Poulenc - Gloria - Music Web International



I was 13 or 14 years old when I first heard Poulenc’s Gloria. Not knowing anything by or about this composer - the programme book for the concert only gave the text of the work and no notes on the composer - I couldn’t understand why this liturgical music was so damned enjoyable. It seemed positively sinful actually to derive delightful pleasure from a setting of these words. Now, only a few years later, knowing much more of Poulenc’s music, and understanding his description of himself as le moine et le voyou (half bad boy, half monk), I simply love being sinful in the presence of this wonderful composer. I know the music to be the man himself.

After the death of his friend, composer and critic Pierre-Octave Ferroud, in 1936, Poulenc made a pilgrimage to the ancient shrine of the Black Virgin at Rocamadour, on the banks of the Dordogne river. It seems that here he experienced a spiritual epiphany and, rediscovering his Catholic faith, almost immediately began the series of religious works which cover the whole of the rest of his career.
 
The Quatre motets pour un temps de pénitence is one of the first of this great series of compositions. Poulenc had studied with Charles Koechlin in the early 1920s and his insistence on the study of the music of the renaissance, and baroque counterpoint, start to make itself felt in the music post-Rocamadour. The unaccompanied works are, in general, rather more serious than the Gloria, and these penitential motets are austere, stylistically challenging and not easy to sing, but the depth of the composers’ feelings is always in evidence. This short work is by no means an easy listen but stick with it, it’s superb. By contrast, the Quatre motets pour le temps de Noël, written a decade later, is full of the joy of Christmas. It also contains a wonderful use of “incorrect” accenting of the words Gloria in excelsis Deo creating an ebullient climax and a real festive feeling of happiness. Salve regina and Exultate Deo come from between the two sets, one reflective and one exuberant.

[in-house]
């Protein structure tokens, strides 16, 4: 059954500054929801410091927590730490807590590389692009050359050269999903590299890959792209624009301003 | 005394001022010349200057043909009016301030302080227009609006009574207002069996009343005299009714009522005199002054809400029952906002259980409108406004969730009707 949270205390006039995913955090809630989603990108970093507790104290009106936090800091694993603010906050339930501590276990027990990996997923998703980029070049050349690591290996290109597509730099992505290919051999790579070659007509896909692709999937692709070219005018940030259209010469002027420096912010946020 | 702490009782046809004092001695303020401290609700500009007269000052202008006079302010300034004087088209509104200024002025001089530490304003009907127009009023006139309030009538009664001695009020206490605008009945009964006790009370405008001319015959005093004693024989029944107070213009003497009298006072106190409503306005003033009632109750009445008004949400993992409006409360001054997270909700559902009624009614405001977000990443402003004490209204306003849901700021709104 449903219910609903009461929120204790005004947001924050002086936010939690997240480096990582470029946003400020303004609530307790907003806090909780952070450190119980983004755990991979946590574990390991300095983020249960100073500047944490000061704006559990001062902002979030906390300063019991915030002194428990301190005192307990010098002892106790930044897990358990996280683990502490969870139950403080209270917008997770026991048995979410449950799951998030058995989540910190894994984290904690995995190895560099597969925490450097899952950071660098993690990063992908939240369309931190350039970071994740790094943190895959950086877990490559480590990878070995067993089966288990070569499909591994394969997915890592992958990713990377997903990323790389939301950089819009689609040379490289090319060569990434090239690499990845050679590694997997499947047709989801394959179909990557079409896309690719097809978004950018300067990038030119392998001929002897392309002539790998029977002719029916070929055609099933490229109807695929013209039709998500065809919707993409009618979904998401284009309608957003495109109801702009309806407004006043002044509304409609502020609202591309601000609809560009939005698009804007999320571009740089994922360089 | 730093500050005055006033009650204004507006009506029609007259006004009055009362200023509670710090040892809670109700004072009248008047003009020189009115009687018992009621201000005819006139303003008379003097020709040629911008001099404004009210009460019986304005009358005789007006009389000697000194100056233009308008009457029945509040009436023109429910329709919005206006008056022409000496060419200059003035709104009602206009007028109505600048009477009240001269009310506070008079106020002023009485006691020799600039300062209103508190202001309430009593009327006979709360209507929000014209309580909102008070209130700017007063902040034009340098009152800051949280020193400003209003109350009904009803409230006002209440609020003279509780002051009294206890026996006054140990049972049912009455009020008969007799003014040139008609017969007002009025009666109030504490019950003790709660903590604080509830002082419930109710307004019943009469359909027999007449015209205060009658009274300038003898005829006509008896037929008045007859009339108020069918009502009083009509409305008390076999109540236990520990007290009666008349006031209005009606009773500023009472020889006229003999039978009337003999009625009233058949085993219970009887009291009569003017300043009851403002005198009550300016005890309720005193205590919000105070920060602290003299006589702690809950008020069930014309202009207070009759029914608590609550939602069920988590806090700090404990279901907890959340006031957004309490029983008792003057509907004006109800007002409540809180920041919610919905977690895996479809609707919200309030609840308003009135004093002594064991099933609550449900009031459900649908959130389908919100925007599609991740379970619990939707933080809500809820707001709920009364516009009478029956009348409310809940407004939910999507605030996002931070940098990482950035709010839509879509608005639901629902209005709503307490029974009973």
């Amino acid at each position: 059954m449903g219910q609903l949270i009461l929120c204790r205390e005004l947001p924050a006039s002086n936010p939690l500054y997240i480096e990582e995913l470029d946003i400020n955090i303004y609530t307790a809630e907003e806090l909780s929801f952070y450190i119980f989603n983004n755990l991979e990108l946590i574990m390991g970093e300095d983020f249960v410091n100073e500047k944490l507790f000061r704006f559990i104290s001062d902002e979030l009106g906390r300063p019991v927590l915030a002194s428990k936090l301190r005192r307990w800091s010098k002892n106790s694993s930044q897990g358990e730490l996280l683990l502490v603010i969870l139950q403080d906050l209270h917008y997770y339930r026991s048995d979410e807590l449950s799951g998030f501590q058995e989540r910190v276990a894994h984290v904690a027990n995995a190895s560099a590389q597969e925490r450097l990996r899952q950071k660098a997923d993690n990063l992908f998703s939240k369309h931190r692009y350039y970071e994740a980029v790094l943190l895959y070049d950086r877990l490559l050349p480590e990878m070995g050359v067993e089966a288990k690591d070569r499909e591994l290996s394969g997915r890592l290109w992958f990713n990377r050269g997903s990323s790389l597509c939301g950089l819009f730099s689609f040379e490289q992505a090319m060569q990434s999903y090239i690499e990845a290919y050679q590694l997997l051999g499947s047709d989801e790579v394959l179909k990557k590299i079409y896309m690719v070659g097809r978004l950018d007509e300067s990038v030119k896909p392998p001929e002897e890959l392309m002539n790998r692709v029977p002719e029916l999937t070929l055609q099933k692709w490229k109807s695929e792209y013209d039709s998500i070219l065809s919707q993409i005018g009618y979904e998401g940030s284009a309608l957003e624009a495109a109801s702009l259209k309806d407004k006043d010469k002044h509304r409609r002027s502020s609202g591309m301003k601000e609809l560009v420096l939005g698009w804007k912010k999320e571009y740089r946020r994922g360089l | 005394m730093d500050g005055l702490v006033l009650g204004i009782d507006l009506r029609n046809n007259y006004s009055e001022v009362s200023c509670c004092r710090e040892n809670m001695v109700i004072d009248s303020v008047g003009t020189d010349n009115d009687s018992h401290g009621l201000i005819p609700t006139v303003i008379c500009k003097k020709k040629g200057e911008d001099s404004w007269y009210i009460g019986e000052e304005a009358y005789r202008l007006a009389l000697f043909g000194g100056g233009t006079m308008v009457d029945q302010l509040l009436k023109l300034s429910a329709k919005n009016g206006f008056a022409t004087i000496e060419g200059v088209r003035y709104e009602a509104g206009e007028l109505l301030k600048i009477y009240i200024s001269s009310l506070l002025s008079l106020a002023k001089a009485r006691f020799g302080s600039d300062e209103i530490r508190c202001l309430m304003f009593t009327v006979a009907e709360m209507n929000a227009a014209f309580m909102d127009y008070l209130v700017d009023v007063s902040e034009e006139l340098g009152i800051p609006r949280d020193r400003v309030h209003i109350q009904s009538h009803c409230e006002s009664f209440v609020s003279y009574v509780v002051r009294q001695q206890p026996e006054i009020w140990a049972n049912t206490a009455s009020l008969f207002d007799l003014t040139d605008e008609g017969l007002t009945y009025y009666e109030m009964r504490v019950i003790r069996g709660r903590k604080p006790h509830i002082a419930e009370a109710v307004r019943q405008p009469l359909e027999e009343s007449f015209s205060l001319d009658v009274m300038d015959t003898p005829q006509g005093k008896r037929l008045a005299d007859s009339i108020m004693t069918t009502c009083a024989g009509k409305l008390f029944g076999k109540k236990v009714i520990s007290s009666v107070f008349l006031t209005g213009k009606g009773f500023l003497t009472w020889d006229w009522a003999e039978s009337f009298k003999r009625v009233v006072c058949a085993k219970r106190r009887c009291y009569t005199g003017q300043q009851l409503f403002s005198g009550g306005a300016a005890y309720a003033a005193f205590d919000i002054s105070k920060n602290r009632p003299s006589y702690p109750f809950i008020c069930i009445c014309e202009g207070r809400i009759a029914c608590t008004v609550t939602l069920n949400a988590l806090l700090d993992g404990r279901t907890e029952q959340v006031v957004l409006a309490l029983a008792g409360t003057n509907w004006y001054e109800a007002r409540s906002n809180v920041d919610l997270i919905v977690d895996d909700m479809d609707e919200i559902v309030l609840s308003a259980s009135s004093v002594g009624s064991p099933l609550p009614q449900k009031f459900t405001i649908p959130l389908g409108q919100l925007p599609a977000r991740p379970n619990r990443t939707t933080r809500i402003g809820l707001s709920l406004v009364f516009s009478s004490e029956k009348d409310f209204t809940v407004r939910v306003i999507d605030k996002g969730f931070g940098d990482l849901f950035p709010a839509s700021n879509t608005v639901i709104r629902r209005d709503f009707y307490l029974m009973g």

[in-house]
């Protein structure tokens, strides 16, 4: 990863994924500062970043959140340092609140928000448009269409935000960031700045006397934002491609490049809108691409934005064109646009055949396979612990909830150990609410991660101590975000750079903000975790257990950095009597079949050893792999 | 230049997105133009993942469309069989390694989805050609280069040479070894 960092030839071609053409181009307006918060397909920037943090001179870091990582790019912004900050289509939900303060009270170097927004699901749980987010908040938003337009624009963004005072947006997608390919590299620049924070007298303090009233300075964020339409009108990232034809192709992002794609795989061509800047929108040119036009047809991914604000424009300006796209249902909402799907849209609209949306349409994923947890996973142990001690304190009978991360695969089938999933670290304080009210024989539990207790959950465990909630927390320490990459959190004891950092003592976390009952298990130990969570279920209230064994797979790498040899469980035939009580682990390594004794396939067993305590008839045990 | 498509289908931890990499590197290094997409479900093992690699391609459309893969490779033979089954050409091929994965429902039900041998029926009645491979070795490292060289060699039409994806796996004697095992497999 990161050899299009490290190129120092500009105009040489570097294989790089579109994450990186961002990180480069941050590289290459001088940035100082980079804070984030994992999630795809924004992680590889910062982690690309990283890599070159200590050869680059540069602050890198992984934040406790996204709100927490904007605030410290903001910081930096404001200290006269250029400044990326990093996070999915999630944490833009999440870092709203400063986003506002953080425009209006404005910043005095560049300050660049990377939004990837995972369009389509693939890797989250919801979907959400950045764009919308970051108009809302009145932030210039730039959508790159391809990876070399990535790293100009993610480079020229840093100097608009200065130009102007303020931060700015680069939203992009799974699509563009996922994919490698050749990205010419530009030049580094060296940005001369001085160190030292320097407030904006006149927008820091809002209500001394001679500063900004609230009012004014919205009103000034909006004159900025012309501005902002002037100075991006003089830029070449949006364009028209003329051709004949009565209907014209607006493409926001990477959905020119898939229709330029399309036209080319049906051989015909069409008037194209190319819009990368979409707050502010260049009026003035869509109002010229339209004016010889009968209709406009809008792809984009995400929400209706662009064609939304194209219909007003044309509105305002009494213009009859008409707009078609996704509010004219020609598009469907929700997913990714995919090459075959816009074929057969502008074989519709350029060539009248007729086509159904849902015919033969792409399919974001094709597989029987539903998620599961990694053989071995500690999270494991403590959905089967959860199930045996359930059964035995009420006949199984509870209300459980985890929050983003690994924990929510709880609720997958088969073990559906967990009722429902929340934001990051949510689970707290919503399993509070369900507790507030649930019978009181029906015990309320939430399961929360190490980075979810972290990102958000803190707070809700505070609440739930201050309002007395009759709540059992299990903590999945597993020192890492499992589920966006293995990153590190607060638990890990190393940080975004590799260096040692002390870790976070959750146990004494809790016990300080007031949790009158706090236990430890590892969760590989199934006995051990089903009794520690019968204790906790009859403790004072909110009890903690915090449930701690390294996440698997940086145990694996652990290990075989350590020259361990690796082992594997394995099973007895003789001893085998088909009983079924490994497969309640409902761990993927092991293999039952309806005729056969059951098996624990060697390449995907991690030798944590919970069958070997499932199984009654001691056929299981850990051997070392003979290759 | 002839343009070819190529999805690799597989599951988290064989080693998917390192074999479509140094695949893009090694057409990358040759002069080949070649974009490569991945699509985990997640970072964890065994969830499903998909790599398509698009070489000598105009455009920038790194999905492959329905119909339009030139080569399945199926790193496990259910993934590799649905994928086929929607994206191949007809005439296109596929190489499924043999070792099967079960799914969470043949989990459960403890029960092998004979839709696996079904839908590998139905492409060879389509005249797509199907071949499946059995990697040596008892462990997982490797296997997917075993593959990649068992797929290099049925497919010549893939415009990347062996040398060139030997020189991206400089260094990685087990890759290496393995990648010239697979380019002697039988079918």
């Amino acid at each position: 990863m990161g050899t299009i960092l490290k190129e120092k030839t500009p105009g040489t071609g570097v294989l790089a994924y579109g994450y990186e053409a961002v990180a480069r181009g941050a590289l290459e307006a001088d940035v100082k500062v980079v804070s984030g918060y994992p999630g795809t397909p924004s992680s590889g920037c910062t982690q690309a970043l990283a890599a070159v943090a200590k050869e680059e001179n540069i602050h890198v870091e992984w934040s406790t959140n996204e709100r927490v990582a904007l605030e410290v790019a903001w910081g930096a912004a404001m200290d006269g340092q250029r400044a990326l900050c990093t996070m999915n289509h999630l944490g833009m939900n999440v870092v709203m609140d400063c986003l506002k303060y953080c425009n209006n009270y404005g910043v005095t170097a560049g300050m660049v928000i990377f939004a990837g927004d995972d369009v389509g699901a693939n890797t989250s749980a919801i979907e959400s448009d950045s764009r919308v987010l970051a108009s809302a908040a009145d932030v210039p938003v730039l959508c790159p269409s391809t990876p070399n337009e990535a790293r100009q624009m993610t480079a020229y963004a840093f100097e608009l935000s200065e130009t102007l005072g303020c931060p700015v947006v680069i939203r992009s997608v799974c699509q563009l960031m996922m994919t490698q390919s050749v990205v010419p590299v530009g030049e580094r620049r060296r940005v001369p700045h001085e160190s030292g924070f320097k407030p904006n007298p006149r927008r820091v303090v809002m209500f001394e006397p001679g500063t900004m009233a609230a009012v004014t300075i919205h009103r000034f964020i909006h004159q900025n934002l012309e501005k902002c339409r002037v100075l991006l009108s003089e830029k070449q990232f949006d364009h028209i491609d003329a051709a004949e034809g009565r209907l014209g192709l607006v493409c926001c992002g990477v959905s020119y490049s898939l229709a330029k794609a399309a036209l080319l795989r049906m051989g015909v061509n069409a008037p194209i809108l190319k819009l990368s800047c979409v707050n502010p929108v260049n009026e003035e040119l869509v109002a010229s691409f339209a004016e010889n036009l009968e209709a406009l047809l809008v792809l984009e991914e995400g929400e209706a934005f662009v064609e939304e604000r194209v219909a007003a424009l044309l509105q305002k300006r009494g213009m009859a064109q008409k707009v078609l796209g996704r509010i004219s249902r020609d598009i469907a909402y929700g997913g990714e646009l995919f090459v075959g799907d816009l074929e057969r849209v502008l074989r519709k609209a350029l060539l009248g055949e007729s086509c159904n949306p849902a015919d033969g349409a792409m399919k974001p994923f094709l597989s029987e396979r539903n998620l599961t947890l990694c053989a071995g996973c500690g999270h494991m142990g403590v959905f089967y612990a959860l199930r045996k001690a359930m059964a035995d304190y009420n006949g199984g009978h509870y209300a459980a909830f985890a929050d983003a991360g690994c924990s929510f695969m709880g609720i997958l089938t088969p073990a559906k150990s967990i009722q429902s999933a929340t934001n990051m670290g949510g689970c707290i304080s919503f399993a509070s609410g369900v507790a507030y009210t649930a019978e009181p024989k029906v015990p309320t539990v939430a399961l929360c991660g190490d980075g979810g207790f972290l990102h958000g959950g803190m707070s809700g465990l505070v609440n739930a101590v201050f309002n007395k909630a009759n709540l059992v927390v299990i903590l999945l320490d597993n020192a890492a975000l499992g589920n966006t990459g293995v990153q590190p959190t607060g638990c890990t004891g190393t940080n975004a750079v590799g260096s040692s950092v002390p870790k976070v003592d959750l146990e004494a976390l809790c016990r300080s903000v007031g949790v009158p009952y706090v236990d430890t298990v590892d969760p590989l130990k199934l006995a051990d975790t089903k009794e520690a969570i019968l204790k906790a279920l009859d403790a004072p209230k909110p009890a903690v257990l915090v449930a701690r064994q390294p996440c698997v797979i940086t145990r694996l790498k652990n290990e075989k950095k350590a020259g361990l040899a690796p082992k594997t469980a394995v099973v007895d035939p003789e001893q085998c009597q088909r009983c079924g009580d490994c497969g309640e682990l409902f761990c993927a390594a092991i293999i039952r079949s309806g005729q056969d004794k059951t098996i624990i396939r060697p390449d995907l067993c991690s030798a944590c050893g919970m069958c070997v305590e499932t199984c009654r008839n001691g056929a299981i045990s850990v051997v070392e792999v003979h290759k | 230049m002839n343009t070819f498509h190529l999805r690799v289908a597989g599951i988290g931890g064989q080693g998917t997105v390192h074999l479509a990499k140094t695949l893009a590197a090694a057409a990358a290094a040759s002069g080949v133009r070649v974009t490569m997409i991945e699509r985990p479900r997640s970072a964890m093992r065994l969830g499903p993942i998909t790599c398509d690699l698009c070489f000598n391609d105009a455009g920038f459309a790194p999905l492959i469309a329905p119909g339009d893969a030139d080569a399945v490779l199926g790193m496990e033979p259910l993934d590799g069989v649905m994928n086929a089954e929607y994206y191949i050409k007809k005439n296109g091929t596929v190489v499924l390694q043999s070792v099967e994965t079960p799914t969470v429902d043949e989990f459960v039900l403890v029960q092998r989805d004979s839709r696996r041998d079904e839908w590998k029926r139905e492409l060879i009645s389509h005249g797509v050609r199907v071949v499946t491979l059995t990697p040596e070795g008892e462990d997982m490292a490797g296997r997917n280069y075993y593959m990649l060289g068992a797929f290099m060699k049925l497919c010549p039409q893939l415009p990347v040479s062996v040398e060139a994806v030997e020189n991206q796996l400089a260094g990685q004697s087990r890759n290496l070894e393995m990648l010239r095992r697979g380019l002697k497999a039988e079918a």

But it is the Gloria which is the real treat here. It’s a late work, following the Stabat Mater (1950) and slightly predating the Sept Répons de Ténèbres (1961), full of high spirits and with a great verve and forward momentum. The six movements are woefully short, getting quickly to the heart of the matter, commenting on the words and moving on. Typical Poulenc, never wasting a note or gesture. It’s superbly laid out for chorus and large orchestra with short, but telling, solos for soprano.
 
Stephen Layton is an excellent choral trainer and conductor and he galvanises his performers to give everything in these pieces. The Britten Sinfonia plays like I’ve never heard it play before; strong, forthright and with great purpose. The joint choirs make a joyful noise in the Gloria and Polyphony, alone, present the a cappella works with great enthusiasm and style. Susan Gritton sings her all too short solos magnificently. 
 
This disc has an enormous dynamic range with the biggest fortissimos and the smallest, hushed, pianissimos. The recording captures every note, every phrase, every single nuance with ease. The acoustic of All Hallows Church is perfect for the job.
 
I have always had a soft spot for both Prêtre’s - recorded, if I remember correctly, in the presence of the composer, but a trifle stilted - and Frémaux’s recordings of the Gloria, but this new version must go to the top of the pile for sheer enjoyment value and understanding of the work.

This is, then, a success from start to finish with fantastic performances from all concerned, fabulous sound and excellent notes. What more do you need? Don’t sit there reading this, go out and buy it without delay. You won’t be disappointed. 

Bob Briggs

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